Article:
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    Van Gogh had epilepsy?

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    Seizure First Aid

    First aid for epilepsy is basically simple. The goal is to keep the person safe until the seizure stops naturally by itself. It is important for the public to know how to respond to all seizures, including the most noticeable kind—generalized tonic-clonic seizures, or convulsions.

    When providing seizure first aid for generalized tonic-clonic seizures, these are the key things to remember:

    • Keep calm and reassure other people who may be nearby.
    • Don't hold the person down or try to stop his movements.
    • Time the seizure with your watch.
    • Clear the area around the person of anything hard or sharp.
    • Loosen ties or anything around the neck that may make breathing difficult.
    • Put something flat and soft, like a folded jacket, under the head.
    • Turn him or her gently onto one side. This will help keep the airway clear. Do not try to force the mouth open with any hard implement or with fingers. It is not true that a person having a seizure can swallow his tongue. Efforts to hold the tongue down can cause injury.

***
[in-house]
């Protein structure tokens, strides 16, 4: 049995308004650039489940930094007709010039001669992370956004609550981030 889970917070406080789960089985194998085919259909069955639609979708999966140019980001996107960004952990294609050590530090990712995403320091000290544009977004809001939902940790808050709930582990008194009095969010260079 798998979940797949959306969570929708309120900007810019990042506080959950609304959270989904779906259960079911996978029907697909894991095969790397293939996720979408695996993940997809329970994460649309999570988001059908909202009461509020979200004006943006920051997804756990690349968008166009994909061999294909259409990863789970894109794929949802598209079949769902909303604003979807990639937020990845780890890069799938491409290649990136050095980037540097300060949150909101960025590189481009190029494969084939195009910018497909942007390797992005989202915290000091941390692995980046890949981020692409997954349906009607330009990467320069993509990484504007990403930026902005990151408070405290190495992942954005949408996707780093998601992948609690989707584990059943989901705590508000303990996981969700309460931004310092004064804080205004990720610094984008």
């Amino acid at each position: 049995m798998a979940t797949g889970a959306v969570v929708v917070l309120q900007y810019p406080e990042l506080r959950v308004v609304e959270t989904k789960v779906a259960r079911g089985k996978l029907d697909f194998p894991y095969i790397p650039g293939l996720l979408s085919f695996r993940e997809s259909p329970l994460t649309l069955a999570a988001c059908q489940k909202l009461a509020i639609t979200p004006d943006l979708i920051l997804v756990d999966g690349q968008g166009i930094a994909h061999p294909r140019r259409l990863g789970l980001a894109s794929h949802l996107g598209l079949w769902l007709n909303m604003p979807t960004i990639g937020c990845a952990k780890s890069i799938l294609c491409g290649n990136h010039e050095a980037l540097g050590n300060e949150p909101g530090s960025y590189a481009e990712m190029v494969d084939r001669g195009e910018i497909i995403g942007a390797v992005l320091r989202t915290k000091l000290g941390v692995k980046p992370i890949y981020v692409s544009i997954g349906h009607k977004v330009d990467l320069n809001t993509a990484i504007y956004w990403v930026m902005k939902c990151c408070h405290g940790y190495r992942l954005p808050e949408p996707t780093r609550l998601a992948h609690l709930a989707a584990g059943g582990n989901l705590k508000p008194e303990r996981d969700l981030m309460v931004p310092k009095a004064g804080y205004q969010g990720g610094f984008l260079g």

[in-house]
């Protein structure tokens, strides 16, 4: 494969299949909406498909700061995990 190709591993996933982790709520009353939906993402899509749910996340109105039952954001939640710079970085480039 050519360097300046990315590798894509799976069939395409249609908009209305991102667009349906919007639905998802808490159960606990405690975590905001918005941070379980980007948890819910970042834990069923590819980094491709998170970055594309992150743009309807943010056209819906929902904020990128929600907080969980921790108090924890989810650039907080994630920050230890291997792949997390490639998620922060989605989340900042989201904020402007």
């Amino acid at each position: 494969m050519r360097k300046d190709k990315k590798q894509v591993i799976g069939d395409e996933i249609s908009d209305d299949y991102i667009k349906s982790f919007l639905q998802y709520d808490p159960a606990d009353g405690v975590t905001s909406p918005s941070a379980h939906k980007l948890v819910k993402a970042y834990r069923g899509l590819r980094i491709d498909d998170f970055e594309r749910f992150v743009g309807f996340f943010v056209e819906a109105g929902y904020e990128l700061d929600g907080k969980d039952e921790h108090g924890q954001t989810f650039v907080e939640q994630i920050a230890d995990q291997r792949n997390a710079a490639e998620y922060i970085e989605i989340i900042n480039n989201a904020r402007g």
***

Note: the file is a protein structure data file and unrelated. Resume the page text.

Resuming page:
• Don't attempt artificial respiration except in the unlikely event that a person does not start breathing again after the seizure has stopped.
    • Stay with the person until the seizure ends naturally.
    • Be friendly and reassuring as consciousness returns.
    • Offer to call a taxi, friend or relative to help the person get home if he seems confused or unable to get home by himself.

     

    For more information, check out this short video on Understanding and Assisting People with Epilepsy